My hon. Friend raised several important points about the two-week wait. Through her work, she showed that the implementation of that has been patchy, which is a source of concern even if it is a rational target. None of us wants our constituents to wait too long for a diagnosis of symptoms. There is a debate over whether people necessarily want a same-day or one-stop service, which has been previously advocated, or whether they want time for investigations, to see specialists, and to return in the near future for a discussion of the diagnosis. However, the trend towards conveniently accessed one-visit diagnoses and further investigations is important.
If there is no evidence of improved patient survival after a two-week, rather than a two-month, wait to see a specialist, one must balance the undoubted gain of speedy referral for some patients with the consequences of such a policy. The consequences do not appear to be improved survival for the patients referred; they appear to be a later referral time for those who are not fortunate enough to be referred under the two-week wait. That may apply to the people in the cases raised by my hon. Friend, who are not thought to have cancer symptoms and are referred by GPs in the normal process if they are referred at all. They must wait longer because resources have been taken from general out-patient services to meet the two-week wait.
Even when funding is available, if there is a fundamental shortage of staff one is simply rearranging queues. The Government have decided to prioritise people referred under the two-week wait, but they must recognise the consequences of that. Professor Michael Baum told me that he was concerned that in the breast cancer field patients who were not referred under the two-week wait would suffer. Many GPs recognise that, and refer as many people as possible for the two-week wait, which somewhat defeats the purpose. Can the Minister say whether any thought has gone into the implications of that policy?
I should like to reinforce the message of my hon. Friend on the state of recruitment among scientific officers, and on their remuneration. The problem is apparent not only in laboratory staff and medical laboratory scientific officers, but in cytology screeners, who are a crucial link in the diagnosis of cancer. They are among the worst paid graduates working in a technological area. The south-east has a general skill shortage and will find it more and more difficult to recruit newly qualified graduates. It may also become more difficult to recruit people into training for those subjects. As the former Member for Isle of Wight, Dr. Peter Brand, remarked, for scientific officers on the Isle of Wight to be paid less than chicken pluckers is an indictment of the way in which, over many years, the NHS has treated people with those qualifications.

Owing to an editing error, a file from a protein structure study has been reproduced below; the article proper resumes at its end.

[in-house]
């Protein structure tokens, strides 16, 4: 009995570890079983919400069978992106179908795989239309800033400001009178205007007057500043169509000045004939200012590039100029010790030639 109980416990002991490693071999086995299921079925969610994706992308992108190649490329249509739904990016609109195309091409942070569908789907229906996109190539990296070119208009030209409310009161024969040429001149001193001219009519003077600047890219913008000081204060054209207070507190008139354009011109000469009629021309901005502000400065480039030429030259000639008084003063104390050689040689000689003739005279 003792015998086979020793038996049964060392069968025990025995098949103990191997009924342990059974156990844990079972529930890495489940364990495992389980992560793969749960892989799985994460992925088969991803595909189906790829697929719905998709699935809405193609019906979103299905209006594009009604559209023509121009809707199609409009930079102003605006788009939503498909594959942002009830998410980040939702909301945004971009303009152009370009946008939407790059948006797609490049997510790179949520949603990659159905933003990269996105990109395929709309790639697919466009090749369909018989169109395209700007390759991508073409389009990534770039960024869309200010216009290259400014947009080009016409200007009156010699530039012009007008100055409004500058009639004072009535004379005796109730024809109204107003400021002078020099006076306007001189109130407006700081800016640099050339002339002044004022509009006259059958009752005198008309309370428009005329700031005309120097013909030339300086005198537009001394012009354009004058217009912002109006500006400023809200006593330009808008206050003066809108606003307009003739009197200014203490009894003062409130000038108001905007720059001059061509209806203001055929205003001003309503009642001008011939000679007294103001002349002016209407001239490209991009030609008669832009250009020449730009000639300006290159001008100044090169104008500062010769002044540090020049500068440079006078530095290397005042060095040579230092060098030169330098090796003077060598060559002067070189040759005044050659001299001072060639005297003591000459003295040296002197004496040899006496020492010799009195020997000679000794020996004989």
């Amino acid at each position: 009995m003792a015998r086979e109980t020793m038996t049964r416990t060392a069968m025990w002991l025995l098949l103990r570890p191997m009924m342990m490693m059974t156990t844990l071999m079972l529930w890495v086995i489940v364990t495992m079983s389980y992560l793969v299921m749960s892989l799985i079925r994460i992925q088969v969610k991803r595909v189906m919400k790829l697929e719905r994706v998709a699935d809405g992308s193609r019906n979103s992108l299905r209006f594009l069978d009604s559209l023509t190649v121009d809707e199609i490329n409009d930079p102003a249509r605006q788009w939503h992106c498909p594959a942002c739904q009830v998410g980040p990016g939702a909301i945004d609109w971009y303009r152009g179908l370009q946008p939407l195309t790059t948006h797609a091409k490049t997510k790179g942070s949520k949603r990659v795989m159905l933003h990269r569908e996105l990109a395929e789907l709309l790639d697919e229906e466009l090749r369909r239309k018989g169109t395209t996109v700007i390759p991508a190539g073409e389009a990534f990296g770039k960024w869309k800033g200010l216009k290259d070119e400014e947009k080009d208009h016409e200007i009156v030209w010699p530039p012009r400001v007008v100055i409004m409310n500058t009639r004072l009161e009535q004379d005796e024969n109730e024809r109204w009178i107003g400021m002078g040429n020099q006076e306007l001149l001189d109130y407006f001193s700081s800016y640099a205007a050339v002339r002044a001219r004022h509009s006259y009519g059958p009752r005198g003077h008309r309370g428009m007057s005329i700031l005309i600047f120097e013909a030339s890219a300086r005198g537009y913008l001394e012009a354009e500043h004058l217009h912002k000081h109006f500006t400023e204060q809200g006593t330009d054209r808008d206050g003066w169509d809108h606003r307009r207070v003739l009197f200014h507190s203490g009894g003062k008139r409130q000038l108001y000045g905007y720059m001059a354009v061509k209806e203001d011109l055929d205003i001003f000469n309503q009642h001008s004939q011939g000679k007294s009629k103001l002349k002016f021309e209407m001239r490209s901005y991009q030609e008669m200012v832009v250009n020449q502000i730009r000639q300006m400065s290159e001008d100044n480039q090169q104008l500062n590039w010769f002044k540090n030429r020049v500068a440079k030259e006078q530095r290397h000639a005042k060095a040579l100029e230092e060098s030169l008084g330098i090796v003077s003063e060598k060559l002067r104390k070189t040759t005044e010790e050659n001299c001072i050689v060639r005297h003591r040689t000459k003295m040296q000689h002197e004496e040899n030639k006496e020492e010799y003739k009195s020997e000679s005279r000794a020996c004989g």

There is a growing concern, although the problem has always existed, about the wait for radiotherapy treatment. In that case, outcome will be impacted by the time spent waiting for treatment. Many of the points made in the article in The Sunday Times need a response from the Government. In my constituency and other areas throughout the south-east, patients have great difficulty in gaining access to drug treatment. My hon. Friend drew attention to the difficulties for patients waiting for drug treatment when NICE has started its appraisal process because of what is commonly called "NICE blight" in which the take-up and prescription of a drug falls simply because the drug is going through the NICE process. My hon. Friend's questions about the speed at which NICE reaches its conclusions are pertinent and I look forward to the Minister's response.
A number of hon. Members in this debate and elsewhere have asked where the funding for cancer services has gone. My hon. Friend Dr. Cable said at Prime Minister's questions that if funds are ring-fenced for cancer services, it is reasonable for people to ask what steps the Government are taking to ensure that that funding reaches its destination. There have been a number of claims that funding has been used to pay off debt or has gone to other areas. One can question whether it is reasonable, legitimate, ethical or distorting specifically to allocate some of the growth to centrally decided priorities, but if the Government do that they owe it to the audit process, if not to patients and staff whose expectations have been raised, to ensure that the funding reaches those priorities. The Science and Technology Committee report on research mentioned the matter and raised serious questions for hospitals not only in the south-east but throughout the country.
I again pay tribute to Mr. Brazier, who perhaps has more detailed knowledge than anyone of the proposals for east Kent hospitals. He has been very active in the matter and I know from speaking to people in his area that he has worked hard on their behalf, no matter what their political views or whether they have any. The reorganisation of hospital services in east Kent, particularly cancer services, poses difficult problems for a Government with whom the buck eventually stops. His contribution reflected the widespread public concern about the future of cancer services as well as the drastic situation concerning acute services in those hospitals.